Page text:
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Federal Order Addresses California Restrictions on When Wireless Providers Can Produce Documents Responsive to Subpoenas

Federal Order Addresses California Restrictions on When Wireless Providers Can Produce Documents Responsive to Subpoenas

A recent order from the U.S. District Court for the Northern District of Illinois affirms that California Public Utilities Code § 2891 applies to wireless telecommunications providers. The argument in that case focused on the statutory provision requiring subscriber consent before records related to a telecommunications subscriber can be produced:

(a) No telephone or telegraph corporation shall make available to any other person or corporation, without first obtaining the residential subscriber’s consent, in writing, any of the following information:

. . .

(4) Demographic information about individual residential subscribers, or aggregate information from which individual identities and characteristics have not been removed.

P.U.C. § 2891(a)(4).

The court addressed these issues in the context of a class action lawsuit against a cruise line for the cruise line's alleged violations of the Telephone Consumer Protection Act. The TCPA restricts telephone solicitations and limits the use of automated telephone equipment. To get information for use in identifying other potential class members who might have a claim against the cruise line, the plaintiffs subpoenaed non-party wireless carriers. T-Mobile refused to provide information for its affected California subscribers, citing P.U.C. § 2891(a)(4). The plaintiffs argued, unsuccessfully, that the statute applied only to "residential" phones, not cell phones. The presiding judge rejected this argument, explaining that the fact that the law was written before the widespread use of cell phones did not limit its obvious intent to prevent disclosure without written consent from the subscriber.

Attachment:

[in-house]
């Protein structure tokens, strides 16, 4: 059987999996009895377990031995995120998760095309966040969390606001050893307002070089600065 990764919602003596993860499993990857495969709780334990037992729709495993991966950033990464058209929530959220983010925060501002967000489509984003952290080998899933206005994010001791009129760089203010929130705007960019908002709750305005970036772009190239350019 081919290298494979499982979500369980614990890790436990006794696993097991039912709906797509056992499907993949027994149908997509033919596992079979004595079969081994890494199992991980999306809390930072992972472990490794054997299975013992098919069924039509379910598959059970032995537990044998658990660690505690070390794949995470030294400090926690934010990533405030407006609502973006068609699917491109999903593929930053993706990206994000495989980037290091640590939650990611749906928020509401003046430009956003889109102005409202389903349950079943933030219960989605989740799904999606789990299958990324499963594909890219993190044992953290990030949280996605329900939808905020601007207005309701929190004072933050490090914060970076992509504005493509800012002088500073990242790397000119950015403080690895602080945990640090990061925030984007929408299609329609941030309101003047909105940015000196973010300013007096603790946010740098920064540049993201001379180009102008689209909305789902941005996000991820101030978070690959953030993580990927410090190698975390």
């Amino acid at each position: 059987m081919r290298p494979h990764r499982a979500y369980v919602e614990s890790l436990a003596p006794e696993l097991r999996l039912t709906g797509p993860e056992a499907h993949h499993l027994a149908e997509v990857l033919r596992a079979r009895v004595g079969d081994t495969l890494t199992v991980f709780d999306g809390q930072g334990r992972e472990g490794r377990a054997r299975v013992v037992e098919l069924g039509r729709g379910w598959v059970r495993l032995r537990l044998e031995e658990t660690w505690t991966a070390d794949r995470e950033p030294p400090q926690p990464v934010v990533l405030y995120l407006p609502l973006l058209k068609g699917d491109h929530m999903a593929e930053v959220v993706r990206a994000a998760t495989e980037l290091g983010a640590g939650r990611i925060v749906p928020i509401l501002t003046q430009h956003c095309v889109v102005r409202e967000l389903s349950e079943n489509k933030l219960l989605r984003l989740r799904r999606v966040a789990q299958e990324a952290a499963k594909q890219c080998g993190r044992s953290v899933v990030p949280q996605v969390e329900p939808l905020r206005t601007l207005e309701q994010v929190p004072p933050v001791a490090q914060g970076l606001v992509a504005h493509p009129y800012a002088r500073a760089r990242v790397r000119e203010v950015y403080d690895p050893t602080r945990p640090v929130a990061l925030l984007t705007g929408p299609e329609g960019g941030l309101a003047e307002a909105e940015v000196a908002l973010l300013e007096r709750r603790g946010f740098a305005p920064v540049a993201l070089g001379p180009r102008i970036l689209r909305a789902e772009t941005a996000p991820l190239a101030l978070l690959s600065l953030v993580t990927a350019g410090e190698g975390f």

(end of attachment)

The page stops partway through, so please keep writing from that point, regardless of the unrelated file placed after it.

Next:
Thus, subpoenas for information related to California subscribers raise special concerns for wireless providers and other telecommunications providers. For example, in addition to P.U.C. § 2891(a)(4),  providers should note California Civil Procedure Code § 1985.3(f), which states that a "subpoena duces tecum for personal records maintained by a telephone corporation which is a public utility, as defined in Section 216 of the [P.U.C.], shall not be valid or effective unless it includes a consent to release, signed by the consumer whose records are requested, as required by Section 2891 of the [P.U.C.]." The recent TCPA case is a reminder that providers should be attuned to subscriber privacy issues, especially when a subpoena relates to California subscribers.

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